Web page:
Home / Software & Gaming / Kingdom Death nears $10 million, is most Kickstarted game ever

Kingdom Death nears $10 million, is most Kickstarted game ever

Forget Zombicide, forget Shenmue 3, forget Exploding Kittens, none of them have received as much crowd funding money on Kickstarter as Kingdom Death: Monster 1.5 has. The dark and deep board game of unforgiving combat and settlement advancement has beaten them all and with less than two days to go, is edging ever closer to $10 million in pledges.

Kingdom Death: Monster 1.5, is an updated version of the original game which was Kickstarted back in 2012. Since then it’s taken years of development and manufacturing to get a few thousand copies of the game and its miniatures out to backers and lately the developer, Adam Poots decided to make some more. So he took to Kickstarter once again.

What started off as a quick gold rush near the start of its campaign, steadied during the middle, but has now picked up again towards the end. Offering backers copies of the newly expanded core game, expansions galore, pin ups models, bases and a tonne of extras for their Kingdom Death campaigns, there’s been plenty on offer and plenty of money sent his way in return.


At the time of writing the total sits at $9,905,499, with 37 hours to go. That’s more than a million more than Exploding Kittens, the previously most crowd funded game on Kickstarter (Star Citizen doesn’t count, as it earned most of its money from after-campaign pledges). It also now sits as the fifth biggest crowd funding campaign ever, only beaten by the likes of the Pebble Watch’s various campaigns and the Coolest Cooler.

More impressive however is that it’s done this with just 17,250 backers. Exploding Kittens had more than 200,000, while other top campaigns like Shenmue 3 and Torment: Tides of Nimura had around 70,000 each. But then again, Kingdom Death is a $250 board game, even at a discounted Kickstarter price.

With less than 48 hours left in the Kingdom Death: Monster 1.5 campaign, the developers have announced a new crossover with the Pathfinder RPG. Players will be able to play Pathfinder-like survivors in the dark and deadly world of Kingdom Death.

Note too that Poots recently said there would likely be a one to three month delay on a  lot of pledges due to the popularity of the campaign.

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KitGuru Says: I’ve played some Kingdom Death before and while a little heavy on the bookeeping, it’s great fun. The name seems really uninspired though for a game that has had so much time and thought put into it. 

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  • Funtime Happysnacks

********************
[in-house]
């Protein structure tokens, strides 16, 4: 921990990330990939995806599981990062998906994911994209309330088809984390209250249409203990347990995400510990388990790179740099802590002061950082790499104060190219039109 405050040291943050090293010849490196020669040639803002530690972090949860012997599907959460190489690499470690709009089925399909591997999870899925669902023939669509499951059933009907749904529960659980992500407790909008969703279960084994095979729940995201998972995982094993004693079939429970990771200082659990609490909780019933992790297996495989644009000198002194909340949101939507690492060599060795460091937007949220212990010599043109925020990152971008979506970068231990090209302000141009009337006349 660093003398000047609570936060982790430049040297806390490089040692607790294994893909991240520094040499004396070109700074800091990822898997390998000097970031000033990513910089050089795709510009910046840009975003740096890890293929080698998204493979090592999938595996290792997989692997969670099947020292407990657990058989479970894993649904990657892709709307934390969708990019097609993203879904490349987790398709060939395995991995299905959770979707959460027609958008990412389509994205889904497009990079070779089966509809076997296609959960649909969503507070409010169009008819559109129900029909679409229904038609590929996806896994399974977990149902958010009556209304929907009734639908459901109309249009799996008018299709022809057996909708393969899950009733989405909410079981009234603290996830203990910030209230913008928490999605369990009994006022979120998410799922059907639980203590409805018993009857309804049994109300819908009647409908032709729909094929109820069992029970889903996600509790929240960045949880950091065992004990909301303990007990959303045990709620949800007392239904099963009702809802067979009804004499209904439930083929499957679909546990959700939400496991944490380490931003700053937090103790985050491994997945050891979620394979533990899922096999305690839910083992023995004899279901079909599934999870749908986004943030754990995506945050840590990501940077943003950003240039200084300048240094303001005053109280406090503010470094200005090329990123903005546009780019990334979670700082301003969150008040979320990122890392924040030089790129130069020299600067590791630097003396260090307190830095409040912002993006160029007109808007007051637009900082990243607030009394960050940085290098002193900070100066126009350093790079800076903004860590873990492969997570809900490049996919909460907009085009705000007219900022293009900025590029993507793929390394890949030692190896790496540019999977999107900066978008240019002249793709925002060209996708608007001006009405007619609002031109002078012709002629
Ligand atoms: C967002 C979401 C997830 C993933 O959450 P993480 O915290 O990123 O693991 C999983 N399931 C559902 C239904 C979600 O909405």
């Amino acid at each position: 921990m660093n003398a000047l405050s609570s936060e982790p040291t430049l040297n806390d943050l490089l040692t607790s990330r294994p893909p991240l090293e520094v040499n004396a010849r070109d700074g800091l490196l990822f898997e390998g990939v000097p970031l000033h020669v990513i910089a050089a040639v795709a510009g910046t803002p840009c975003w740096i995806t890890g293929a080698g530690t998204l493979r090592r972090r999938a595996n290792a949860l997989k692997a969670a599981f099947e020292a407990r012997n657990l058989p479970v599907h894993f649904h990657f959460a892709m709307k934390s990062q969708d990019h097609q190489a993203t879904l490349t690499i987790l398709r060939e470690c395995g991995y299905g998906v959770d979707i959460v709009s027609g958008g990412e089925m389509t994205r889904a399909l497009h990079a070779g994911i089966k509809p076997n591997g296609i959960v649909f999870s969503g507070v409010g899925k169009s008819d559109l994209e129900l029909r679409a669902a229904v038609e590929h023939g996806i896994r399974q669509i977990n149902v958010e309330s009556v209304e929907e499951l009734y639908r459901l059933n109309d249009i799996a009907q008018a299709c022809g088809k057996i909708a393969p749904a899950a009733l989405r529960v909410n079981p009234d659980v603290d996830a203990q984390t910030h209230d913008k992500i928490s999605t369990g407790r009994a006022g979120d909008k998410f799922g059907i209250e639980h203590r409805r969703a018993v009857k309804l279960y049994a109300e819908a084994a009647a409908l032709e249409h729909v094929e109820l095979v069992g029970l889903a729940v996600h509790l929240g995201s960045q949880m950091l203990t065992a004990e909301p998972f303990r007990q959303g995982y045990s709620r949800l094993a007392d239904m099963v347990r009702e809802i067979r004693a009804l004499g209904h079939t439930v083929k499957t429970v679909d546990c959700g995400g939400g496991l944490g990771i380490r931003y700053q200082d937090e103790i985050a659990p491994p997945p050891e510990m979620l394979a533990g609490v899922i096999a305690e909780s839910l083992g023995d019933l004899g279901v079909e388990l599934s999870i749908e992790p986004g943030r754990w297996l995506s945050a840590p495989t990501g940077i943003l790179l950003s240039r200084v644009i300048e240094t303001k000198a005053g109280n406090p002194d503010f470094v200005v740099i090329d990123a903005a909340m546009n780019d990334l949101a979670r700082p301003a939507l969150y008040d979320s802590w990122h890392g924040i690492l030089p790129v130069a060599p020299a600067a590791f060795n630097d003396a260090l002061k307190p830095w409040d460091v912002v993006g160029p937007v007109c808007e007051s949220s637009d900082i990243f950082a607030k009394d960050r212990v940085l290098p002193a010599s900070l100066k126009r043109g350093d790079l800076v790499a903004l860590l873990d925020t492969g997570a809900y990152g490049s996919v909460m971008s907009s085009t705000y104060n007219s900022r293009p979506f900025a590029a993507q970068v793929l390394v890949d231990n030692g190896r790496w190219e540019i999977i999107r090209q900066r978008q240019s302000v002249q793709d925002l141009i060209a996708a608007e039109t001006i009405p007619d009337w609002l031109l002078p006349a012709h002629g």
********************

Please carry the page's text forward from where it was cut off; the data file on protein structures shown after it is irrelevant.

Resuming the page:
Is there any sort of pattern at all to what succeeds on Kickstarter? I feel like there is not

  • David Livingstone

    It’s an interesting phenomenon. Kickstarters get noticed for lots of reasons, particularly prior successes from the creator, brand recognition, extensive pre-kickstarter hype campaigns, enticing and well presented campaign pages, innovative/interesting ideas, demonstrable truthworthyness, a capacity to accept constructive backer feedback and fulfilling a niche that makes kickstarting the product the only real option.

    This Kingdom Death reprint became so successful because it meets pretty much every single one of those categories, except for the well presented campaign page (it’s an honest to god trainwreck considering how popular the KS is). The prior Kingdom Death kick starter to create the game in the first place turned out to be an unprecedented surprise success that solidified not only the designers credentials but also his integrity, since the initial pricetags for backers were ridiculously cheap to the point of bankrupting the company early in production, yet they still eventually produced more-or-less exactly the product people had been promised.The game became a rarity due to the dearth of funds to continue producing it after this initial print run, which created a demand for it after people learned it was pretty good. This demand became a self-sustaining unofficial months-long hype campaign all of it’s own that continued to boil upwards until finally the reprint was announced, allowing it to start with an already huge amount of support. That it had this to such an enormous degree made other peoples heads turn to check what the fuss was about, drawing in more people. The ever present worries of kickstarter backing don’t touch kingdom death too. This is due to the demonstrable competency of it’s creator tempered by a noticable efort to prevent the pricing mistakes made during the first kickstarter. It’s done a lot to make people stick with it despite the fact that Adam Poots, the lead director and designer, sounds like an illiterate idiot 80% of the time. Also, complex or expensive new boardgames are generally seen as a niche product that isn’t worth it for a big company to do the publishing for, so kickstarter is a super popular way to push them out of the ideas stage and get them made.

    Gosh, didn’t mean to type so much but I guess I’m in essay mode tonight…

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